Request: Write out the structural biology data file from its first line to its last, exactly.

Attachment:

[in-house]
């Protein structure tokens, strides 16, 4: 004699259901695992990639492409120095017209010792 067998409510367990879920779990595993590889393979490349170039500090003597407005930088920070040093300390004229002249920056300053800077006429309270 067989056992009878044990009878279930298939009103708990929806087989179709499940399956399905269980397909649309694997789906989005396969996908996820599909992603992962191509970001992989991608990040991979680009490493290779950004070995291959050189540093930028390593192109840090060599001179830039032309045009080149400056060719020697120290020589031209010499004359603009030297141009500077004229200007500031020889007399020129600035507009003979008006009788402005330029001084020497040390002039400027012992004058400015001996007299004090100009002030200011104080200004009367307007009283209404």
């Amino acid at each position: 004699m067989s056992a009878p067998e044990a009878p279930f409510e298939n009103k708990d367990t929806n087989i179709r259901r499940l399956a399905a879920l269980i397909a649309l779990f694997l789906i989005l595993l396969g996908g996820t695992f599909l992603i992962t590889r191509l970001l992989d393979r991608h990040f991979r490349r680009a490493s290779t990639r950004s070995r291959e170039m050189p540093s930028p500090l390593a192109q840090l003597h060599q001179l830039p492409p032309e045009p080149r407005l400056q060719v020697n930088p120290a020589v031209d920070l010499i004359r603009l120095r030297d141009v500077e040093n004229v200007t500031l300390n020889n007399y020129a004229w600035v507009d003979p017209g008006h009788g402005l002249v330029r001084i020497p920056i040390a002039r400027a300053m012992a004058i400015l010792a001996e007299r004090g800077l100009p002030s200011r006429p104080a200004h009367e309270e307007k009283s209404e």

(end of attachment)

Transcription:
[in-house]
């Protein structure tokens, strides 16, 4: 004699259901695992990639492409120095017209010792 067998409510367990879920779990595993590889393979490349170039500090003597407005930088920070040093300390004229002249920056300053800077006429309270 067989056992009878044990009878279930298939009103708990929806087989179709499940399956399905269980397909649309694997789906989005396969996908996820599909992603992962191509970001992989991608990040991979680009490493290779950004070995291959050189540093930028390593192109840090060599001179830039032309045009080149400056060719020697120290020589031209010499004359603009030297141009500077004229200007500031020889007399020129600035507009003979008006009788402005330029001084020497040390002039400027012992004058400015001996007299004090100009002030200011104080200004009367307007009283209404």
């Amino acid at each position: 004699m067989s056992a009878p067998e044990a009878p279930f409510e298939n009103k708990d367990t929806n087989i179709r259901r499940l399956a399905a879920l269980i397909a649309l779990f694997l789906i989005l595993l396969g996908g996820t695992f599909l992603i992962t590889r191509l970001l992989d393979r991608h990040f991979r490349r680009a490493s290779t990639r950004s070995r291959e170039m050189p540093s930028p500090l390593a192109q840090l003597h060599q001179l830039p492409p032309e045009p080149r407005l400056q060719v020697n930088p120290a020589v031209d920070l010499i004359r603009l120095r030297d141009v500077e040093n004229v200007t500031l300390n020889n007399y020129a004229w600035v507009d003979p017209g008006h009788g402005l002249v330029r001084i020497p920056i040390a002039r400027a300053m012992a004058i400015l010792a001996e007299r004090g800077l100009p002030s200011r006429p104080a200004h009367e309270e307007k009283s209404e």